Few stepping stones are as significant as moving away from home and into the college dorms. Even if the space is better suited for sardines than students, it’s still most people’s first taste of true, independent living.

Since most freshmen are new to living outside of the nest, many are understandably unsure about what to bring to their new, tiny homes. What’s too much? What’s not enough? And what’s just right?

When moving into a college dorm, here are Livible’s tips on making this thrilling—and sometimes emotional—time a little bit easier.

What to Bring to Your College Dorm

It’s easy to get caught up in the excitement of moving away, and this excitement can lead to overpacking, underpacking, or even bringing things that aren’t allowed in the dorms at all. So, what stuff should you plan on bringing along?

Here’s a list of common things to bring to the dorms:


  • Mini-Fridge
  • Hot plates; sometimes banned, so double-check
  • Microwave
  • Coffee maker; if banned, try an electric kettle or a French press
  • Silverware
  • Plates
  • Cups and Mugs
  • Can opener
  • Dishtowels
  • Water bottle


  • Towels
  • Bathrobe
  • Toothpaste and toothbrush
  • Toiletries
  • Flip flops for the shower
  • Shower caddy


  • Posters
  • Photos
  • Sticky wall mounts and removable adhesive hooks
  • Rugs
  • Extra seating like a bean bag, stool or futon
  • String lights

School-Related Supplies Supplies

  • Computer
  • Printer
  • Paper
  • Pens and pencils
  • Calendar
  • Daily planner
  • Sticky notes
  • Whiteboard


  • Comforter
  • Extra blankets
  • Bedsheets; usually sized as Twin XL
  • Pillows and pillowcases
  • Mattress pad

Storage and Organization

  • Closet organizers
  • Under-the-bed storage
  • Desk organizers
  • Hangers
  • Food storage containers
  • Bed lifts; allows for extra storage under the bed


  • Earphones; noise-blocking ones are great for loud roommates!
  • Speakers
  • Lint roller
  • Extension cord
  • Television
  • Desk chair
  • Lamp
  • Fan
  • Clock

This isn’t a complete list, but hopefully, it’s enough to get you started. Again, refer to your own college’s checklist to ensure you’re bringing all the right stuff—and nothing that might be banned altogether.

What to NOT to Bring to Your College Dorm

We all want our first real home away from home to feel like ours. However, there are usually some restrictions and best practices when it comes to creating your perfect space.

First off, don’t underestimate how small your living area will likely be. Even if you’re moving into something larger than a typical dorm room or even living alone, the space will fill up faster than you think. Also, the year flies by fast! Remember—everything you’re hauling into the dorm, you’ll also have to haul back out and store somewhere.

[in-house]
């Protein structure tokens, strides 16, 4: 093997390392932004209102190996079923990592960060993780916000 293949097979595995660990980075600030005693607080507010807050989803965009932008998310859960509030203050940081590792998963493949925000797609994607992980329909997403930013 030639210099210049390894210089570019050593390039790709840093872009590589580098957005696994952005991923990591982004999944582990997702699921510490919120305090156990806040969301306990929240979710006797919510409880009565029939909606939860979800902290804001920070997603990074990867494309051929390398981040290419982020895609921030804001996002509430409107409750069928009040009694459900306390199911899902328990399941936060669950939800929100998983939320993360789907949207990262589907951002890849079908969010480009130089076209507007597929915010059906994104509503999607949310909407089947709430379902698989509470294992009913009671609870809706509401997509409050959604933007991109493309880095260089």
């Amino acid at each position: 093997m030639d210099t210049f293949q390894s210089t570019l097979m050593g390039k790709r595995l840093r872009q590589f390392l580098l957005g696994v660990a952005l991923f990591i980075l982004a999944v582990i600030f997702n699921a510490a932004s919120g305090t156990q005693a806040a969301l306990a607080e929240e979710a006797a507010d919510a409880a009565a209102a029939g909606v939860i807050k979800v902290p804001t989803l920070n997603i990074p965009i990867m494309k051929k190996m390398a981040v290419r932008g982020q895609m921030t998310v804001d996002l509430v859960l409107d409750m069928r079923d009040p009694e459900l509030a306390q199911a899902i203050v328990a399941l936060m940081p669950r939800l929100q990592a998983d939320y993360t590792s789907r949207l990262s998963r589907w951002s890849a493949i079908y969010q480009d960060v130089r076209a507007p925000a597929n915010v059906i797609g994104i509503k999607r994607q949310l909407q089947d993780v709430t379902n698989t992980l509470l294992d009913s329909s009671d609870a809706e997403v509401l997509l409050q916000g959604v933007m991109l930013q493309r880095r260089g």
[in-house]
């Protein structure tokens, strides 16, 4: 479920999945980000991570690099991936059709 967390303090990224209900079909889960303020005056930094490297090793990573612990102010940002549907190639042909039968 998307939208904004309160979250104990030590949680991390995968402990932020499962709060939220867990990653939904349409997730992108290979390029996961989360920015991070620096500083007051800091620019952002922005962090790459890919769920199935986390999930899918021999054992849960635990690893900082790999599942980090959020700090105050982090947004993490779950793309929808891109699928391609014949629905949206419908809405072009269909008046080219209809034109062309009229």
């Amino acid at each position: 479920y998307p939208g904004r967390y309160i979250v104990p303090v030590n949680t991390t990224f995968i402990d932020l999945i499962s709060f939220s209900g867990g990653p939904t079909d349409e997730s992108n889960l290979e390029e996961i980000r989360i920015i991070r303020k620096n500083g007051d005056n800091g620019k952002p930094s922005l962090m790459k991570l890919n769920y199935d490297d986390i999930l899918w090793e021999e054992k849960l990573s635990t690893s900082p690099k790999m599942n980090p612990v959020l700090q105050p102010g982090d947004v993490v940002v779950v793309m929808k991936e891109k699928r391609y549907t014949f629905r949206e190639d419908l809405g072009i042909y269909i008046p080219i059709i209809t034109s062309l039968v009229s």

That’s why the most important thing not to bring to college is: too much stuff. You don’t need every appliance, winter coat, piece of clothing, shoe, decoration or dish. It might be hard to pick and choose, but you’ll thank us when you can actually walk through your room without tripping over clutter.

Second, many campuses to have restrictions about what you can and can’t bring or use to decorate. Though you should always verify with your school first, commonly banned items include:

  • Hot plates
  • Incense
  • Candles or any open flames
  • Coffee makers
  • Nails, hooks or anything that damages or punctures the wall
  • Personal mattress or bed frame
  • Pets; sometimes fish and small reptiles are allowed
  • Curtains and/or curtain rods
  • Certain electronics

Other Dorm Move-In Tips

Now you have an idea about what to bring—and what not to bring—into the dorms. However, there’s still more than just shopping to packing to do before moving in.

Check With Your Roommates

It’s important to double-check with your roommates about what you each will be bringing. If there’s anything that’s easy to share like couches, TVs, microwaves, mini-fridges, etc. figure out a plan so you all can use the same one.

No one wants to show up with a microwave only to see their roomie brought one too. Sure, making twice the Hot Pockets in half the time sounds cool at first. But after a few weeks of living in a room the size of your current closet, you’ll wish you had that extra space.

This also applies to those moving into suite-style dorms. Will you all be sharing silverware, plates and other kitchen items? Is the common room fully furnished? Are you sure no one else is bringing a big-screen TV? Make sure everyone is on the same page before showing up on move-in day.

Consider Rental Options

These days, more colleges are offering rentals for popular dorm room items like mini-fridges, microwaves, etc. Before going out and purchasing your own items, find out if this might be an option.

Rentals are great for several reasons. For one, most students won’t need these items after their first or second school year. By renting them, you’re not responsible with getting rid of it before summer starts. Also, rentals mean one less bulky items to worry about moving from your hometown to campus.

Bring too much stuff to the dorms? Need to store your things during the school break? No matter the reason, if you’re looking for a smart storage solution for your dorm room items, trust Livible. Our on-demand storage team will come to your door to pick-up your stuff and safely store it until you’d like it back. Get a free quote today!